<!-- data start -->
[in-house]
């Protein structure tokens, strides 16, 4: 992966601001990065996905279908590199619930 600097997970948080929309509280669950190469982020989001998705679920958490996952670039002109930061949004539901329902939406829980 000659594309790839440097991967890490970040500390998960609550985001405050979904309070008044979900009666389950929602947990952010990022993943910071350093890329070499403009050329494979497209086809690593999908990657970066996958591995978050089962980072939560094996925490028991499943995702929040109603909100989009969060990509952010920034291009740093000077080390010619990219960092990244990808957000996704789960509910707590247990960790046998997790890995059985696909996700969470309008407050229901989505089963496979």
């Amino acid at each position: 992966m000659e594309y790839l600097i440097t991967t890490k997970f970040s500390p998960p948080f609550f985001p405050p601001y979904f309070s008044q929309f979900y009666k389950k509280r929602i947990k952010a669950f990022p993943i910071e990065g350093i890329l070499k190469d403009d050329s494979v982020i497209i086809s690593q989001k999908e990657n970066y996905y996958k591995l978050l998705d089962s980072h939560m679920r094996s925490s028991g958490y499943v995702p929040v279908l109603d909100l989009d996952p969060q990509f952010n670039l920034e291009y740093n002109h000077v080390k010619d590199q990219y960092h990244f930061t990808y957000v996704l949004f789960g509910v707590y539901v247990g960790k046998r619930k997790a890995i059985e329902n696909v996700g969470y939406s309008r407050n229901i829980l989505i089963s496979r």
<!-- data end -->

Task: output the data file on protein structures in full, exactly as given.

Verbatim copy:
[in-house]
């Protein structure tokens, strides 16, 4: 992966601001990065996905279908590199619930 600097997970948080929309509280669950190469982020989001998705679920958490996952670039002109930061949004539901329902939406829980 000659594309790839440097991967890490970040500390998960609550985001405050979904309070008044979900009666389950929602947990952010990022993943910071350093890329070499403009050329494979497209086809690593999908990657970066996958591995978050089962980072939560094996925490028991499943995702929040109603909100989009969060990509952010920034291009740093000077080390010619990219960092990244990808957000996704789960509910707590247990960790046998997790890995059985696909996700969470309008407050229901989505089963496979």
């Amino acid at each position: 992966m000659e594309y790839l600097i440097t991967t890490k997970f970040s500390p998960p948080f609550f985001p405050p601001y979904f309070s008044q929309f979900y009666k389950k509280r929602i947990k952010a669950f990022p993943i910071e990065g350093i890329l070499k190469d403009d050329s494979v982020i497209i086809s690593q989001k999908e990657n970066y996905y996958k591995l978050l998705d089962s980072h939560m679920r094996s925490s028991g958490y499943v995702p929040v279908l109603d909100l989009d996952p969060q990509f952010n670039l920034e291009y740093n002109h000077v080390k010619d590199q990219y960092h990244f930061t990808y957000v996704l949004f789960g509910v707590y539901v247990g960790k046998r619930k997790a890995i059985e329902n696909v996700g969470y939406s309008r407050n229901i829980l989505i089963s496979r």